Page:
Factors Associated with Dropout and Noncompliance in Patients with Schizophrenia: Results of a One-Year Follow-UpAuthor(s): Alp Ã¯Â¿Â½?ÃƒÂ§ok, Kazim Yazici, Levent Mete, Savas KÃƒÂ¼ltÃƒÂ¼r, A. Kemal GÃƒÂ¶gÃƒÂ¼s, Sahap ErkoÃƒÂ§, KÃƒÂ¶ksal Alptekin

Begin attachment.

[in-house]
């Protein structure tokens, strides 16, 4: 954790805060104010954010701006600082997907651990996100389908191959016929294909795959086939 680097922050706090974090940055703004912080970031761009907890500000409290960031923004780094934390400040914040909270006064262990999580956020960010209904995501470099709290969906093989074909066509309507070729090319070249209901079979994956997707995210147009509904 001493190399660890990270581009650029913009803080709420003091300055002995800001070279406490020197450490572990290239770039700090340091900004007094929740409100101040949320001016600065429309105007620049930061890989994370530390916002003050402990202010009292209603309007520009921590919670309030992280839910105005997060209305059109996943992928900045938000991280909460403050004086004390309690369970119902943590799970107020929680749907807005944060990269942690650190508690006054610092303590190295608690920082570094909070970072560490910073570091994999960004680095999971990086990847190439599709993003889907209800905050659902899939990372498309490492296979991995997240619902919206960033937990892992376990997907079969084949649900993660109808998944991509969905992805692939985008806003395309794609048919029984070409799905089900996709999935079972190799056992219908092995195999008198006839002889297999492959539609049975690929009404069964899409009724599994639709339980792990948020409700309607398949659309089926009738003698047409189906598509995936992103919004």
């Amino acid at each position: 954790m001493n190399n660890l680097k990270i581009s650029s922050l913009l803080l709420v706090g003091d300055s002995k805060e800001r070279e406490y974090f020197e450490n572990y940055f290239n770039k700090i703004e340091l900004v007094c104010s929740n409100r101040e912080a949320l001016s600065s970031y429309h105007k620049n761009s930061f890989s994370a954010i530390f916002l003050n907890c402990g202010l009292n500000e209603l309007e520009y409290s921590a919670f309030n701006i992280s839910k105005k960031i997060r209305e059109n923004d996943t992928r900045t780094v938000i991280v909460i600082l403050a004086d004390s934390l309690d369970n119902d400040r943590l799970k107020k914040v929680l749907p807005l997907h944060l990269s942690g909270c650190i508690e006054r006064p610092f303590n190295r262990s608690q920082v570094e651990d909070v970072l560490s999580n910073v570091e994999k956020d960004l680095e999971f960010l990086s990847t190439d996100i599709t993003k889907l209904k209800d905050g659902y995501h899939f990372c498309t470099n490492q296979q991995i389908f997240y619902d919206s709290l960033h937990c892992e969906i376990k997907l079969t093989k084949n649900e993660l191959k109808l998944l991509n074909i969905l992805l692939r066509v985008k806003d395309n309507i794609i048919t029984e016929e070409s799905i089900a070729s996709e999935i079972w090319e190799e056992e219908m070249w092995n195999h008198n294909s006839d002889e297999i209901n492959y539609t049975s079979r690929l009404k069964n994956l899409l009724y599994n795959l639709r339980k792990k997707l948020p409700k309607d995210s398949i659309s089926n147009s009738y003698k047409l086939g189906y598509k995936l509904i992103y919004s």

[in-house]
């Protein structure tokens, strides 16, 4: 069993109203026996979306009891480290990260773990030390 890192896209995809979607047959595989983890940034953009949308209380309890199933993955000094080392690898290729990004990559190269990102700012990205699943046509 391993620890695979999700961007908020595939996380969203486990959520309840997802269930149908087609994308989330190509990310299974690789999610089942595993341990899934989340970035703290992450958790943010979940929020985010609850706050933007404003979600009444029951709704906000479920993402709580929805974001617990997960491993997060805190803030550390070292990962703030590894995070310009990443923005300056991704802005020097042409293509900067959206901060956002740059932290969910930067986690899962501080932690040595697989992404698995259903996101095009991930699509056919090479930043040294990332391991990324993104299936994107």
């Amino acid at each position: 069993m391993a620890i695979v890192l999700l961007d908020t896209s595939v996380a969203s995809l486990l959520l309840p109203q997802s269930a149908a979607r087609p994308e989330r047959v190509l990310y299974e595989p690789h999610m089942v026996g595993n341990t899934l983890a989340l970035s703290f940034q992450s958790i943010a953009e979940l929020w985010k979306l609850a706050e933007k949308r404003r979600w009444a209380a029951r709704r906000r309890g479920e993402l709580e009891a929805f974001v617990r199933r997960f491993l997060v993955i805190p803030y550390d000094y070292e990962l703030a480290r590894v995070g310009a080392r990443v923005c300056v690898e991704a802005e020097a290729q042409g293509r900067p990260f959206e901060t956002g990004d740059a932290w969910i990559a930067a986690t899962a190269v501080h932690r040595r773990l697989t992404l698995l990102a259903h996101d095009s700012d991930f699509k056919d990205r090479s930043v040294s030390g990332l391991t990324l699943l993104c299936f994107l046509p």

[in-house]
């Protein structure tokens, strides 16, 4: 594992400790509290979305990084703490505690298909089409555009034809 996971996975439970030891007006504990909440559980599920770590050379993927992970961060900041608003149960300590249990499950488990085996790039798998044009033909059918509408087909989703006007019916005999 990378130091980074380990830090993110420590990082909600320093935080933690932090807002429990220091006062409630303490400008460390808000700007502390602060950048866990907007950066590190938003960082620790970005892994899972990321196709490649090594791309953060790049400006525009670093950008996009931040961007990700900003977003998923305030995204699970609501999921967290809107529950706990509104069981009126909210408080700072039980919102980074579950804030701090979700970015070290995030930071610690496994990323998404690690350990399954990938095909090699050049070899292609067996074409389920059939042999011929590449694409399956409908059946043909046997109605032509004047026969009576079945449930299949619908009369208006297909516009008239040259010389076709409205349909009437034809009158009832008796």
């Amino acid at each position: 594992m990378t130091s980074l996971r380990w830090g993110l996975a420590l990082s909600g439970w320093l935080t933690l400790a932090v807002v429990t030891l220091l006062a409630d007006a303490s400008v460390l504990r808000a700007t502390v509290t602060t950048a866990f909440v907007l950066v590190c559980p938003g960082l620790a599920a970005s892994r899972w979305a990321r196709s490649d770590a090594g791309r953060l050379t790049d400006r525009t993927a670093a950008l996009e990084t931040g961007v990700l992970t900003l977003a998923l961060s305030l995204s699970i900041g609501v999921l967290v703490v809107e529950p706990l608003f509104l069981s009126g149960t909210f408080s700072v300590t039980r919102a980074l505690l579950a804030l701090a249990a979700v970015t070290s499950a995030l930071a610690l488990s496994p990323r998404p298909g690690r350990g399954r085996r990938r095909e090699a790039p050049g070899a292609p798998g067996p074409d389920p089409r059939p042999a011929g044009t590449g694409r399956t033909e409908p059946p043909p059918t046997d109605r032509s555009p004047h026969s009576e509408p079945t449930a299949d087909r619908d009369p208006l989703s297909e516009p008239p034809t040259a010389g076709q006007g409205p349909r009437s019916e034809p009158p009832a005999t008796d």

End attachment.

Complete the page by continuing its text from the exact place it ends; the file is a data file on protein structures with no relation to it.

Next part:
The aim of this study was to investigate the dropout predictors for patients with schizophrenia in a naturalistic follow-up study design. After a baseline evaluation with the Brief Psychiatric Rating Scale (BPRS), Clinical Global Impression (CGI), and the UKU Side Effects Rating Scale (UKU), 382 patients with schizophrenia were scheduled for follow-up in monthly visits for one year. However, the majority of the patients (64%) dropped out prior to completion of the one-year follow-up. Patients who were less educated, had no national healthcare social security system coverage, and suffered from later onset of the illness dropped out with greater frequency. There were no differences in baseline BPRS total and subscale scores between patients who completed the one-year follow-up or dropped out; dropout patients had higher BPRS suspiciousness scores. Compliance to medication was also higher in patients who completed the one-year followup. We found no differences in compliance among the patients who took atypical antipsychotics, typical antipsychotics, or a combination of the two. Age of onset and BPRS suspiciousness scores were inversely correlated with the duration of follow-up. The patients who took haloperidol dropped out earlier than those who took risperidone, clozapine, or olanzapine. There were no differences between patients taking depot antipsychotic medications versus those taking oral antipsychotics in terms of treatment compliance, duration of follow-up, and dropout rates. Our findings suggest that dropout and compliance remain severe problems in the treatment of patients with schizophrenia, and that these problems are multifaceted, involving patient-related, treatment setting-related, and treatment-related factors.